Authenticity is hard. In a society that often advertises a ‘picture perfect’ image of individuals, it can be hard to own and express the many stories and depths that ultimately make you, you.
When I first joined my Panhellenic community, I saw this same “picture perfect” theme throughout the community. As an individual who deeply values vulnerability, I struggled not to challenge myself and others to be more vulnerable, especially as I started to truly know who I was, and who I desired to be. I also felt that with my lack of deeper authenticity, I was unable to fully be myself in my sisterhood and community, both as a sister and a leader. After grappling with these feelings and realizations for a very long time, I chose to do something about it.
I am a woman and leader who is amiable, passionate and ambitious, but I am not perfect. I have sleepless nights, I don’t ace all my classes and my skin has its bad days. I struggle with anxiety and manic depression (bipolar) daily. I work hard each day to not let the negative sides of my mental health rule my life. During a mania there is often a rush to do all things- it’s feeling unstoppable. This is followed by a depressive (manic) cycle. It is being very energetic, happy and driven at one point to feeling hopeless, and being upset (and possibly angry) at another point. This is a piece of my story and identity that I kept hidden from many people in fear that they would perceive me or my abilities differently. As a Panhellenic woman, I feel empowered enough to start owning this part of my story to my sisters, and to those in my community. Throughout this process, I learned incredible things about myself and authenticity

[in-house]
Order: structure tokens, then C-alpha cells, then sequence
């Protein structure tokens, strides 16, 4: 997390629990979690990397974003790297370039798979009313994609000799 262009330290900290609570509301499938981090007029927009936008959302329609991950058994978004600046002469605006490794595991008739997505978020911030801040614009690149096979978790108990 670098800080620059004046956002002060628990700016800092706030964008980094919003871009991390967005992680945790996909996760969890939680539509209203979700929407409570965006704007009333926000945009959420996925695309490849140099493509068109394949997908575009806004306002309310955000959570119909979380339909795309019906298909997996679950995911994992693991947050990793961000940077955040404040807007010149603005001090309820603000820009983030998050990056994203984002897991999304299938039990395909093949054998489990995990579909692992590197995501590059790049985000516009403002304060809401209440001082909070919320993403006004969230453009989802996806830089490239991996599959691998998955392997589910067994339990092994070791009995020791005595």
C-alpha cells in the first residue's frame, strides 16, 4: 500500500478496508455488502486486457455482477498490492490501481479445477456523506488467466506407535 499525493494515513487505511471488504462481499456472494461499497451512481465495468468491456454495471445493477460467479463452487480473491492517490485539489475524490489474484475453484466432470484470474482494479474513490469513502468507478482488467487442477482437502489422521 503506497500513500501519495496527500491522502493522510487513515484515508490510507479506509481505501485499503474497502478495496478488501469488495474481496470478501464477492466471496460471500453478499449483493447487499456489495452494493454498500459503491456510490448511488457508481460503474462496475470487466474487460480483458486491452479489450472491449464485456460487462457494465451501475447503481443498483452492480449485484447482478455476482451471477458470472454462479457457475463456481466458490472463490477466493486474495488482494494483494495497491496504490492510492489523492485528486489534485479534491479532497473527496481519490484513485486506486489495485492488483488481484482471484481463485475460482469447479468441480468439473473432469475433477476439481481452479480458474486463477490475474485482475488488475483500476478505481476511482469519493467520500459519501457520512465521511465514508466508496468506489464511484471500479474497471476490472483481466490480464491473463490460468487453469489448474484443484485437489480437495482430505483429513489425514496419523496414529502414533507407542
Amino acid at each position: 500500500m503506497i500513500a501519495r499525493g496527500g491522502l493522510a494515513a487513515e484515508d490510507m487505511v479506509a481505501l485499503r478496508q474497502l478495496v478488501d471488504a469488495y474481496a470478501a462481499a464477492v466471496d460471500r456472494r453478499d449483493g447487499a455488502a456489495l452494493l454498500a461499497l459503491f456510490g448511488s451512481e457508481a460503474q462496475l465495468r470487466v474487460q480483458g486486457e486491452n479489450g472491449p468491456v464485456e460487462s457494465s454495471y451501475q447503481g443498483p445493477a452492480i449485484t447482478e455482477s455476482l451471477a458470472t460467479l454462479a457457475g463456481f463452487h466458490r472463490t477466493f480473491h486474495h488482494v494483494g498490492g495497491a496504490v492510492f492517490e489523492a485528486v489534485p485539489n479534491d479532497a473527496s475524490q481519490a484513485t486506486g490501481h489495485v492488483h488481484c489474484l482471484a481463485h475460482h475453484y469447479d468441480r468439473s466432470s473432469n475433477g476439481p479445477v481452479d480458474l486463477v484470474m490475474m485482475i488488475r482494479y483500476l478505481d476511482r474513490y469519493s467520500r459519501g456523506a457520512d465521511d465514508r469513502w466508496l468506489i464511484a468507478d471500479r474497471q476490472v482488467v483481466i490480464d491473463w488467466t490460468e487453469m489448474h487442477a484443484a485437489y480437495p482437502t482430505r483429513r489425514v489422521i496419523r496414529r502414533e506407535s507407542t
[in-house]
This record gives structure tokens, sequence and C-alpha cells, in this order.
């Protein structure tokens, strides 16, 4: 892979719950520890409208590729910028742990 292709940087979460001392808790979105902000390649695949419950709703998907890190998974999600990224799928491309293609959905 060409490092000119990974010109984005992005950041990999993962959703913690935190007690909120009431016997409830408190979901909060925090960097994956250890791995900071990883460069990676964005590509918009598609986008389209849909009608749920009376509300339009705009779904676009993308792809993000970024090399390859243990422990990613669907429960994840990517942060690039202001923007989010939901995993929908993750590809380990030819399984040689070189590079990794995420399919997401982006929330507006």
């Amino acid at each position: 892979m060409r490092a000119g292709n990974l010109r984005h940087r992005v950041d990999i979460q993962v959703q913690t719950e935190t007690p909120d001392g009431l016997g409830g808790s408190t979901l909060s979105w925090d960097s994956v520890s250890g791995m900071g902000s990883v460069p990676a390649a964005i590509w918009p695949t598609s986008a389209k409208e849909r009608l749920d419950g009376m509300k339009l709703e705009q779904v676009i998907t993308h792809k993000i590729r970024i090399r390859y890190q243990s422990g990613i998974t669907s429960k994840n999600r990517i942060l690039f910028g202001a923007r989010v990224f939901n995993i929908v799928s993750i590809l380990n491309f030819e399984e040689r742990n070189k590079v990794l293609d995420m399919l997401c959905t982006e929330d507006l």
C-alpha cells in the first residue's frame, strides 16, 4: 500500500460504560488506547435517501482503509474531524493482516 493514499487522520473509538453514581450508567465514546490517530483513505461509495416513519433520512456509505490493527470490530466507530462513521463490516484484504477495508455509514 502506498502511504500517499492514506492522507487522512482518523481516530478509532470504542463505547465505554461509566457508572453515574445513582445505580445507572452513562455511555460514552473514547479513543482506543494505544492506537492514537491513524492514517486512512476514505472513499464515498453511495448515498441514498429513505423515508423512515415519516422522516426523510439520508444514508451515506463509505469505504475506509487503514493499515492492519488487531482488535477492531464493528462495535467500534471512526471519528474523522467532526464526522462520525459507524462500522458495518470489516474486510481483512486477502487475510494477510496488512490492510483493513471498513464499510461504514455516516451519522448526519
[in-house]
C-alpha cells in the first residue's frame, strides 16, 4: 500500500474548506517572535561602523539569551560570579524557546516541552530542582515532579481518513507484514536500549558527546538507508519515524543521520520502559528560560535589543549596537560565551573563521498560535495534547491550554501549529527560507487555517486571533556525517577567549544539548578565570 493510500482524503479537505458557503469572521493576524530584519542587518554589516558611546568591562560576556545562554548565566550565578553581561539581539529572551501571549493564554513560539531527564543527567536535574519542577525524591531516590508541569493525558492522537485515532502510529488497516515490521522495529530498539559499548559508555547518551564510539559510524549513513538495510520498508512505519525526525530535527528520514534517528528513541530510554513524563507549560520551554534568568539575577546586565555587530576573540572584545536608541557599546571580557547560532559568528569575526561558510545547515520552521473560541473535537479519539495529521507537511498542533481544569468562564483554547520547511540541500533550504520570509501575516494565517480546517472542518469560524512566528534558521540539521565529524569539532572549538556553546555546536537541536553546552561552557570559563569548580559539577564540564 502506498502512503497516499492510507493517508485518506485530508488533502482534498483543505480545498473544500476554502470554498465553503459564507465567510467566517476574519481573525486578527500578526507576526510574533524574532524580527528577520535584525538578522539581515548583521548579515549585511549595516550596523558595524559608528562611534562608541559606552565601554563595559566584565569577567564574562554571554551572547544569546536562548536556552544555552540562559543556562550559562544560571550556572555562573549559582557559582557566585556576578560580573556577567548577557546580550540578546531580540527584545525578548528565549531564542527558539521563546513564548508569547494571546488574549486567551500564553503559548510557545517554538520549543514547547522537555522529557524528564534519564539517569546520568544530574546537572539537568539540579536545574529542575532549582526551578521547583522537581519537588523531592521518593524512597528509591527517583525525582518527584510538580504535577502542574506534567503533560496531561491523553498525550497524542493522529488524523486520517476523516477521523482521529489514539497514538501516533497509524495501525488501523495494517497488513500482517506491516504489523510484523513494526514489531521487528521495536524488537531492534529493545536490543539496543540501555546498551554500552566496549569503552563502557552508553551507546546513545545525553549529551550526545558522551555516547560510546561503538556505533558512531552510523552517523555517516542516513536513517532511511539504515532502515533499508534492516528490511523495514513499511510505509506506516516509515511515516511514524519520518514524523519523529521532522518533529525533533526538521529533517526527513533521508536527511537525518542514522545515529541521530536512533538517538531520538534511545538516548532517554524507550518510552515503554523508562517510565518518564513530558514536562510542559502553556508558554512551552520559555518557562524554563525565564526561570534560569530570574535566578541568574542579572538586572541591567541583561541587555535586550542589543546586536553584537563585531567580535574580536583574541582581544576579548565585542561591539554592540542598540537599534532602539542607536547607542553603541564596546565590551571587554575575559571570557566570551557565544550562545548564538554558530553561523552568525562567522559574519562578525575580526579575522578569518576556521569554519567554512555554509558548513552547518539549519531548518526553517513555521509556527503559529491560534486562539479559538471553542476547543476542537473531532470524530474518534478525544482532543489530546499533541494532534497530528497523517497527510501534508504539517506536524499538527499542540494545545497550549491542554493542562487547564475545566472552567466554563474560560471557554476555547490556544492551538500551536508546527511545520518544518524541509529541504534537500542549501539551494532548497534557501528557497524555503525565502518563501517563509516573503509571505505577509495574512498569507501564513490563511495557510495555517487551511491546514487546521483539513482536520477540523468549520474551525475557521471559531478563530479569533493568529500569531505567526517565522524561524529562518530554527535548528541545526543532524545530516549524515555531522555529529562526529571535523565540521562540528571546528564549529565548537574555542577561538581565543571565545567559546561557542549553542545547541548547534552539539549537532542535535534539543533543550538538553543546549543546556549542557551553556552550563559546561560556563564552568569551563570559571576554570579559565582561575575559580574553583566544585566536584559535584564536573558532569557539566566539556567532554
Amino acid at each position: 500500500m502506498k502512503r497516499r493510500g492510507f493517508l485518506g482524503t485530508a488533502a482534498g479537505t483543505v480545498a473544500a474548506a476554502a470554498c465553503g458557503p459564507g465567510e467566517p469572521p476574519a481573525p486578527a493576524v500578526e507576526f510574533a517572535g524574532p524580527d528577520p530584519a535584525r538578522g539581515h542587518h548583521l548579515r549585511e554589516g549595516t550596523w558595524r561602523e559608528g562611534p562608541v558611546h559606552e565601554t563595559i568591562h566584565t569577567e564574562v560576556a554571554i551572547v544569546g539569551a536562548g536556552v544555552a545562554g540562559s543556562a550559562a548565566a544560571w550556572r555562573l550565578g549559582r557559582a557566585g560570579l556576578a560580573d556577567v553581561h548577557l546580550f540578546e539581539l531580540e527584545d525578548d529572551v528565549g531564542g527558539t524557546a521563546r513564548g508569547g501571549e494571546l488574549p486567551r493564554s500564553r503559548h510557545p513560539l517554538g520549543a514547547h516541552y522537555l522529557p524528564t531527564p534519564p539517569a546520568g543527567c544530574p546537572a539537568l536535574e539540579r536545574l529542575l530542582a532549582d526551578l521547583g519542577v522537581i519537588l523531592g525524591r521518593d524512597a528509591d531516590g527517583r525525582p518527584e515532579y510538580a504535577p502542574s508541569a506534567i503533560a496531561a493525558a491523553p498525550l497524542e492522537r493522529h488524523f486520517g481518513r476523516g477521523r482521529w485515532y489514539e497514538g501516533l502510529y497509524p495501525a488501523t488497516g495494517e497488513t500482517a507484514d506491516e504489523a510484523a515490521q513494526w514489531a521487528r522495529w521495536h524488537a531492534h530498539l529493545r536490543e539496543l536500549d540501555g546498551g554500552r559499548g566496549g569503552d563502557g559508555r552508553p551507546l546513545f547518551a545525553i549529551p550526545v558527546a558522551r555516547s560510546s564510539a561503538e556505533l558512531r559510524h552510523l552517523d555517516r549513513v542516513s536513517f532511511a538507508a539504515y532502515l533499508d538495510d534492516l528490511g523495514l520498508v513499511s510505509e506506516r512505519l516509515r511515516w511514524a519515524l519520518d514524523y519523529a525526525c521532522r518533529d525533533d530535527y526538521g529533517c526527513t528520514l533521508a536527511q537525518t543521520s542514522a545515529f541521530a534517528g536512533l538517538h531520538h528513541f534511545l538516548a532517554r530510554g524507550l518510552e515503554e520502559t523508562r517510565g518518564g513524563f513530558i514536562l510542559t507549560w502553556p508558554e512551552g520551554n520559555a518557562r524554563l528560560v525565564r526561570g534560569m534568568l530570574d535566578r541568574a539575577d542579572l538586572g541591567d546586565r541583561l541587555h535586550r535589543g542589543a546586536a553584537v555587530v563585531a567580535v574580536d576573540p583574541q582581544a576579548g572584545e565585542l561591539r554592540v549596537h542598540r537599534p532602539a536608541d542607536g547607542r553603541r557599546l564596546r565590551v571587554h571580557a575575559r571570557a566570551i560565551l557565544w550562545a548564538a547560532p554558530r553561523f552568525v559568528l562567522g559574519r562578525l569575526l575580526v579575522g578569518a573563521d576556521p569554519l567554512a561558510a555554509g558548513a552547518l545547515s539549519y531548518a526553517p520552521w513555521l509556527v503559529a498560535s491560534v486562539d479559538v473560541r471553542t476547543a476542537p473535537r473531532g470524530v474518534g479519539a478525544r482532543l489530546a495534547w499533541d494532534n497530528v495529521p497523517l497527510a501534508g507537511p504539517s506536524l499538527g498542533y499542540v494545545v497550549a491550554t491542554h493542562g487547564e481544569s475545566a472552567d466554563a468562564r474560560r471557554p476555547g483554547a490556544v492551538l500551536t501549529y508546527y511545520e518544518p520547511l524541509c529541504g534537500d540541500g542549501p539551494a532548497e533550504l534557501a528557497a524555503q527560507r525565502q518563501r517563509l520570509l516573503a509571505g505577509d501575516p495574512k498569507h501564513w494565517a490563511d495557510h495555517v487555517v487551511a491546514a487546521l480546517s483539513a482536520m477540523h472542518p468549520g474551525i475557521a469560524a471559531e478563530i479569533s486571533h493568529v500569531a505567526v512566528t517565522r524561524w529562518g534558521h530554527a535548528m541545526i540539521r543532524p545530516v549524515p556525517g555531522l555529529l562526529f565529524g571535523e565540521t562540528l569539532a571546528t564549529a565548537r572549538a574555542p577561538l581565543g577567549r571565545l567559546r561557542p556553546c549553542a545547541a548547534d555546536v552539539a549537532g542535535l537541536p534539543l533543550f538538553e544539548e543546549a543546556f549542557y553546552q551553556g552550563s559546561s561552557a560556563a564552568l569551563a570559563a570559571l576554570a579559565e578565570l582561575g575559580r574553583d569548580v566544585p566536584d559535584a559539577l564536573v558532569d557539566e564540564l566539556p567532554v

Authenticity Requires Vulnerability
Authenticity requires vulnerability. It is a powerful tool and ultimately is deliberately choosing to know and embrace all aspects of your being – including your perceived imperfections. Being authentic allows you to connect more meaningfully and create space for others to be truer to themselves. By choosing to open up about my own struggles, although terrifying, I was able to have others understand me better at all times, become comfortable with discussing mental health in relation to myself, and feel free from the pressure I once felt.
In a world that often advertises perfection, it can be hard to talk about the things we feel make us less perfect or worthy. Throughout this process, I have realized how an individual can be their biggest critic towards themselves and let fear derail them from their highest potential.
Lean into courage, own your story and start the ripple effect of helping others embrace all chapters of their own – to see that together your power and strength ultimately lies in embracing the things that make you, you.